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As India groans under obesity, experts formulate new guidelines for bariatric surgery

IANS Dec 28, 2023

A team of medical experts have formulated a new set of guidelines to combat the growing health menace of obesity with a call to implement them in the New Year 2024.

The guidelines for Indian physicians, which go beyond the traditional Body Mass Index (BMI) measure, are based on associated functional, psychological and metabolic conditions of the patients, and are the outcome of the efforts of top endocrinologists, diabetologists, cardiologists, gynaecologists and a bariatric expert.

Unveiling the guidelines before the media, globally acclaimed bariatric surgeon Dr. Shashank Shah and co-author Dr. Neeta R. Deshpande, called upon the medical fraternity to implement them in the coming year for the benefit of patients as these lifestyle problems are assuming pandemic proportions in India.

The study was published in the prestigious Journal of the Association of Physicians of India (JAPI) last month and has been commended by experts.

Explaining the scenario, Shah said that obesity is the accumulation of excess body fat to the extent that it poses a health risk, pointing out how patients with comorbidities-cum-obesity showed higher mortality during the COVID-19 pandemic.

"We evaluated nationwide data from over 100,000 randomised adults across India to find the prevalence of obesity is 40.3 per cent among Indians, higher among women, urbanites and persons aged over 40," said Shah.

Of the national figures, the highest incidence was reported in South India (46.51 per cent) while the lowest was in East India (32.96 per cent), and it is estimated that the prevalence of obesity will triple by 2040 among Indian adults aged 20-60 years.

Parallel to obesity, the burden of diabetes is also high and increasing globally, mainly fueled by unhealthy lifestyles, as per estimates, more than 77 million Indians suffered from diabetes in 2019, and this number is expected to nearly double to 134 million by 2045, and around 57 per cent of them would remain undiagnosed, said Deshpande.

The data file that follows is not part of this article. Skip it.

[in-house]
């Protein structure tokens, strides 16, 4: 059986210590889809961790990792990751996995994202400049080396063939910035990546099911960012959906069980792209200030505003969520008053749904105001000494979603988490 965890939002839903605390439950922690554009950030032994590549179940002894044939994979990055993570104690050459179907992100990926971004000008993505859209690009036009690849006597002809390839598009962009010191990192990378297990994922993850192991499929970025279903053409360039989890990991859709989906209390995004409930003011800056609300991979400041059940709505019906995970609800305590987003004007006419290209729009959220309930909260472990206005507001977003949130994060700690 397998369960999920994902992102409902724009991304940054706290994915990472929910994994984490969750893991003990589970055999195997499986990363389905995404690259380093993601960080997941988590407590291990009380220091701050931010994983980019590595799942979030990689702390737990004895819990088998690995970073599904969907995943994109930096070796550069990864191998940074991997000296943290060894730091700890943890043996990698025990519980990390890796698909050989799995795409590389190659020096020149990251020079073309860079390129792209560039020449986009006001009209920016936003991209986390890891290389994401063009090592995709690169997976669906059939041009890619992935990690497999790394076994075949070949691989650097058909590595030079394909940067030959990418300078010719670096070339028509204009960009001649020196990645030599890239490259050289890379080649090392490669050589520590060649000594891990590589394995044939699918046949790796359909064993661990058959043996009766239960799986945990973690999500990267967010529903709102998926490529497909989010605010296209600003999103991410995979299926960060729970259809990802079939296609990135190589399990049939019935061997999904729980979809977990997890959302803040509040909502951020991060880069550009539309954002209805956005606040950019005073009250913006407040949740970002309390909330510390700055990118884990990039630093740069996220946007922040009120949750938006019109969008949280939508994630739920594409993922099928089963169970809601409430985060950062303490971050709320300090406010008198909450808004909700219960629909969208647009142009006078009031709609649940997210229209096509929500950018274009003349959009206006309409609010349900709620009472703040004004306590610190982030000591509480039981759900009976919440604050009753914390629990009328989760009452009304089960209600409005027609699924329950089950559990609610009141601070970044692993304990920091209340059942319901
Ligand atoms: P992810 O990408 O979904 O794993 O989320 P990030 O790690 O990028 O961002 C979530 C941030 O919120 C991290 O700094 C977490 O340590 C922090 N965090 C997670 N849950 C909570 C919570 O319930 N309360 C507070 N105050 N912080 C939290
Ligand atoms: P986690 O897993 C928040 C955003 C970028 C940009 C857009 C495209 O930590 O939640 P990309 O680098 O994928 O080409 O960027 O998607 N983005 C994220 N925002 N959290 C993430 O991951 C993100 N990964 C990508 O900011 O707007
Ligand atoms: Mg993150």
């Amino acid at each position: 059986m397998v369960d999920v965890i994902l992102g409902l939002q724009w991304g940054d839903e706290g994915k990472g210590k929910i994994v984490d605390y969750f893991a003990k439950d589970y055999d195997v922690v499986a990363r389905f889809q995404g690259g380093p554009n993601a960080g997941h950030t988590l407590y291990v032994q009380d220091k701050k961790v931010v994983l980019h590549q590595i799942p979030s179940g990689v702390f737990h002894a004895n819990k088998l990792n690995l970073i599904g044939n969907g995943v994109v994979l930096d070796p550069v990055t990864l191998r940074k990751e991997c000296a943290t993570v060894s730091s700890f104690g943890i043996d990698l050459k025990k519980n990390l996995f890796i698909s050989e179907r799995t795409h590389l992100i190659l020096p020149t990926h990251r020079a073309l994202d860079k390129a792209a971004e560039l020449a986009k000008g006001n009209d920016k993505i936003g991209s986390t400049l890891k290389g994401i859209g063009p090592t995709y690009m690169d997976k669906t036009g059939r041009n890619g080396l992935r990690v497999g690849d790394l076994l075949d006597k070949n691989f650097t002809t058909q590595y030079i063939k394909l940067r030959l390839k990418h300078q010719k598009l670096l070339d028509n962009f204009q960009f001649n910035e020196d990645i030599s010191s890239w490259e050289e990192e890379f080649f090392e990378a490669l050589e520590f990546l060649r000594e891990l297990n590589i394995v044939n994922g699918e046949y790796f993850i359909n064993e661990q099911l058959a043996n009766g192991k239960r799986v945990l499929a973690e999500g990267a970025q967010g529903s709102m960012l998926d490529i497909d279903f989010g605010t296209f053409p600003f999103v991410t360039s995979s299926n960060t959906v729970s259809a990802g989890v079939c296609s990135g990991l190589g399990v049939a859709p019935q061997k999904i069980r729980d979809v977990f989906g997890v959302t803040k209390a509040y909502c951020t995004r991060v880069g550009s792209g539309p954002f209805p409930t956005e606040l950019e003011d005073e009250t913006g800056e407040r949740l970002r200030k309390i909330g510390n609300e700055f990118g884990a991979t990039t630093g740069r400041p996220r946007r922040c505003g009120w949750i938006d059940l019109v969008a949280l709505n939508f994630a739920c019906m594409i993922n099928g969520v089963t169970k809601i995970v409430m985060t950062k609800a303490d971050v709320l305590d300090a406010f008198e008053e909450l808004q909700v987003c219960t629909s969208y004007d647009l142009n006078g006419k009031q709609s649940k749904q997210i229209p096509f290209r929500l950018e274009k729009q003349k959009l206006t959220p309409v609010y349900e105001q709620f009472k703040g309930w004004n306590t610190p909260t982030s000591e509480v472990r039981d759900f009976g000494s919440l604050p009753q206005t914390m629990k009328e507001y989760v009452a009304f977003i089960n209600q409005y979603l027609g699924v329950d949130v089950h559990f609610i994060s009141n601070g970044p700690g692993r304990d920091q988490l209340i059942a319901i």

Shah, an ex-President of the Obesity & Metabolic Surgery Society of India, and other national-global bodies, said that the new guidelines have already been implemented at the international levels and treatment of obesity is based on associated problems.

"India is known as the global capital of diabetes, and it is one of the youngest nations in the world… but obesity and overweight have reached pandemic proportions across the globe today, and India is no exception," said Shah.

This condition is the mother of all metabolic diseases, including cancer, Type 2 diabetes, hypertension, etc., and mechanical disorders such as arthritis of the knees, plus mental disorders such as anxiety and depression, adding enormously to the economic burden to the individual, community, and the country, he said.

As per the guidelines, in India, a person is considered overweight when their BMI is between 23-25 kg/m2, while a person with a BMI over 25 k/m2 is considered obese, said Deshpande.

However, Indians are prone to developing excess belly fat, especially around the internal organs like liver and the pancreas, which can be the starting point for metabolic diseases such as diabetes, also known as visceral obesity or abdominal obesity.

While physical inactivity and ageing are largely associated with obesity in India, abdominal obesity in women tends to develop in the 30s and 40s of their lives.

"Unfortunately, the Indian population that has abdominal obesity and metabolic syndrome is also at a higher risk for cardiovascular disease, irrespective of their BMI," said Shashank.

He cited the example of a middle-aged, medium-height-weight woman with a BMI of 30 kg/m2, but suffering from comorbidities like diabetes, neuropathy, sleep apnea, severe joint pains and painful osteoarthritis of both knees, breathlessness, was on insulin, her family and emotional life was extremely disrupted.

She underwent a bariatric surgery which cured her diabetes, all pains, and breathlessness, life was normalised with her functional capacity increased, her psychological confidence grew and metabolic disorders also improved, he said. "Under the present classification, this patient was not graded as severe obesity, but in our present grading system, her metabolic, functional and psychological disabilities were extremely severe so she would be a patient with Grade 3 or severe obesity, needing aggressive treatment and surgical intervention," said Shah.

Emphasising that bariatric surgery is the last option for those battling unsuccessfully with obesity as diet and exercise fail, he urged the need to follow the revised bariatric surgery guidelines to determine the eligibility of the patients for the procedure.

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